Industrial Hemp is an ancient crop, which has a multitude of diverse uses. The earliest uses of Hemp can be traced back to the Sumerians and probably even earlier in man’s unrecorded history. Industrial Hemp is not Marijuana though the two plants are of the same family and have passing resemblance to one another. Industrial Hemp’s myriad uses are being rediscovered and at the forefront of research in diverse fields. I will be attempting to dispel some of the myth, and providing history and proven uses of this amazing plant.
The scientific name for industrial hemp is Cannabis sativa; which, is one of the strains of marijuana (Cannabis sativa, Cannabis indica, and Cannabis ruderalis). The major difference in the different strains is the almost complete lack of tetrahydrocannabinol (THC) in the industrial hemp strain. Another prominent feature is the industrial hemp grows tall and narrow whereas the psychoactive and medicinal strains grow short and bushy with large flowering buds. Many governments worldwide recognize this difference and allow the cultivation of industrial hemp even where marijuana is not legal. Unfortunately the United States of America is not one of those countries yet. But many in roads to legal cultivation are being made. (Andrews 10)
Historically industrial hemp has been grown on every continent with the exceptions of Antarctica and Greenland due to the harshness of their respective climates. Hemp usage has been archeologically dated to the Neolithic Era; with, pottery imprinted with hemp fiber found dating to the fifth millennium B.C. Hemp is believed to have been cultivated by man for over 12,000 years. The earliest hemp paper that survives to the present day is from the Western Han Dynasty in China. Hemp has been used historically for clothing, cordage, food, bedding, construction, and paints among many other items. In colonial times Virginia farmers were required by law to grow hemp. (Robinson 23-25)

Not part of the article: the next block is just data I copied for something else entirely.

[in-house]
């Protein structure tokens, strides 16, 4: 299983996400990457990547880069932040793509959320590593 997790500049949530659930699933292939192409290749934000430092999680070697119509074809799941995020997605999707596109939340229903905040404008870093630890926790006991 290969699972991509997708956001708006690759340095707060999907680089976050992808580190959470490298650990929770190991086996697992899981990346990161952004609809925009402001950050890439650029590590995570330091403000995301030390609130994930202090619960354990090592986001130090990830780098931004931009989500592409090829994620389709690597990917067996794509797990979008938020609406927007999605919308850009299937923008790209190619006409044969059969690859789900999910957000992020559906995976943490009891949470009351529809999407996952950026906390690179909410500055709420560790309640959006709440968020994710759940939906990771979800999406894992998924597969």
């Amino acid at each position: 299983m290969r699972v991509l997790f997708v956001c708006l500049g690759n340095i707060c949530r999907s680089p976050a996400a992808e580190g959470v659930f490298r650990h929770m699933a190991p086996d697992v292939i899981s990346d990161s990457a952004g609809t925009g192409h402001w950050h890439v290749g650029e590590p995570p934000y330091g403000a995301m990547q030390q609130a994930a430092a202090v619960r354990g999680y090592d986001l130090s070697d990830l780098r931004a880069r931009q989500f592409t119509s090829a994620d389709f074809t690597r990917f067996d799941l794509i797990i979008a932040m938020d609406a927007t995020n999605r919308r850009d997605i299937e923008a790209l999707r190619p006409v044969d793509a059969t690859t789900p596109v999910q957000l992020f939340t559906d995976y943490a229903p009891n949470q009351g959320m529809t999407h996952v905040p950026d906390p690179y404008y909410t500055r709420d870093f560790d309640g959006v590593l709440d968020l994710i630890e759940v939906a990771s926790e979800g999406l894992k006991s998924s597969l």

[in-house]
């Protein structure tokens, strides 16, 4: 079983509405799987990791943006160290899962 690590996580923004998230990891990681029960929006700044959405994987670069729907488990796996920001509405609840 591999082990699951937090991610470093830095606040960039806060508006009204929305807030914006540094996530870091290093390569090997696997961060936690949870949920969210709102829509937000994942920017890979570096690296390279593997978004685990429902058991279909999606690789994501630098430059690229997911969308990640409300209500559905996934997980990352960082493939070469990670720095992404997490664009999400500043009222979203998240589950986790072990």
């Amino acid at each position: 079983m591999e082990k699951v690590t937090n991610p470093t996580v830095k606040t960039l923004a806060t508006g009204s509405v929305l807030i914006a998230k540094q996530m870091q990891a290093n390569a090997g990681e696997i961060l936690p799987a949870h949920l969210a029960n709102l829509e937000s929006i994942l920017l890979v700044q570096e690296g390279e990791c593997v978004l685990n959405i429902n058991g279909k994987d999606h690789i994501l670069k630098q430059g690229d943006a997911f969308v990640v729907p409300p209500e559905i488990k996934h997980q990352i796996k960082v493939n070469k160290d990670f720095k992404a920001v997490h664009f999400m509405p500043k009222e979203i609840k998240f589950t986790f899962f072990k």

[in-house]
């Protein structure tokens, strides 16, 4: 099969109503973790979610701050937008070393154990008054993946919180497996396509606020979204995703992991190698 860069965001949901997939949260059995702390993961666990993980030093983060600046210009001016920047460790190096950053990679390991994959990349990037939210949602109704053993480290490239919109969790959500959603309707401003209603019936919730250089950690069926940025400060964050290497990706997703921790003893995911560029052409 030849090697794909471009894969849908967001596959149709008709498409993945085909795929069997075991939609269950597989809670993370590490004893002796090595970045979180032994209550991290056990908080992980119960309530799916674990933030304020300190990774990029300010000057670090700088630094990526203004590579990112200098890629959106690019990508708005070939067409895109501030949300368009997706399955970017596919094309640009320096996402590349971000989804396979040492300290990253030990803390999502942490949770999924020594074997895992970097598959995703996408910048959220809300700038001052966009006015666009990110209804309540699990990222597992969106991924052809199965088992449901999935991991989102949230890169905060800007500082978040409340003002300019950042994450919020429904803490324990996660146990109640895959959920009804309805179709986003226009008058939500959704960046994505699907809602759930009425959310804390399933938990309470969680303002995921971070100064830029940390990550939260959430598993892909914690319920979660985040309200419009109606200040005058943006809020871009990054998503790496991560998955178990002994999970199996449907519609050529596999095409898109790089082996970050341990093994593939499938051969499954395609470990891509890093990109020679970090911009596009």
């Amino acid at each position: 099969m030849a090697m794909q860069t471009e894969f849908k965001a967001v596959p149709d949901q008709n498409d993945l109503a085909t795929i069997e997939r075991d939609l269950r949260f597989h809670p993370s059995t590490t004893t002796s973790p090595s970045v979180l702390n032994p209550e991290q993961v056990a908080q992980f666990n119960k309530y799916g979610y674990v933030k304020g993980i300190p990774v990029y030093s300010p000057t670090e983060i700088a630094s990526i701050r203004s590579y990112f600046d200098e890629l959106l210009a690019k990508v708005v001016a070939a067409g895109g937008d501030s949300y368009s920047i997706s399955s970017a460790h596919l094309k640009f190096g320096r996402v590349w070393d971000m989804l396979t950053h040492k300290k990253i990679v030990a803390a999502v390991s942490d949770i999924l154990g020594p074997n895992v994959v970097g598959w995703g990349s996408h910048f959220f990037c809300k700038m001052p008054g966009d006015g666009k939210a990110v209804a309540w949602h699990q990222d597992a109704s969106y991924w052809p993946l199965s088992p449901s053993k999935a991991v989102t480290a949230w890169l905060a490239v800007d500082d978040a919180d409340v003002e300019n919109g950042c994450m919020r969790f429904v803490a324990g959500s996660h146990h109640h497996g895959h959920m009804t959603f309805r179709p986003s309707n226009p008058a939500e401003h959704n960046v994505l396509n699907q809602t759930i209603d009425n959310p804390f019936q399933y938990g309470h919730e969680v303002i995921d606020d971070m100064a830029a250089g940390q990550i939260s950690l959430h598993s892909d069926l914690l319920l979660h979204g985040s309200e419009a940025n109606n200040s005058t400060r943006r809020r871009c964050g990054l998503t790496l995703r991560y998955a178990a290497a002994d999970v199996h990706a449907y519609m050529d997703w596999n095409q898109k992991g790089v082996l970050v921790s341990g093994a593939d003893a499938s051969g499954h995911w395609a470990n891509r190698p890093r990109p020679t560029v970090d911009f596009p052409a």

“Until the 20th Century 80% of all textiles and fabrics for clothing, tents, bed sheets and linens, rugs, drapes, quilts, towels, diapers, etc. Even our flags were from cannabis fibers. Best of all they come pesticide free! 75-90% of all paper in the world was made with cannabis hemp fiber including paper for books, Bibles, maps, paper money, stocks & bonds, newspaper, etc. Hemp paper lasted 50 to 100 times longer.” (DigitalHemp)
Herodotus reported that the inhabitants of Thrace made clothes from hemp fibers. It is related that Hiero [3rd century, BC], tyrant of Syracuse, had hemp brought from Rhodanus in order to equip a ship. Pausanias [2nd century BC] mentions that hemp and other textile plants were cultivated in Elide; and Pliny the Elder [Ad 23-79], relates that the sails and cordage of the Roman galleys were made of hemp. In the thirteenth century, garments of hemp were in common use throughout Southern Europe. (Andrews 14)
William Randolph Hearst began a smear campaign against hemp in the 1920s and 1930s. Through...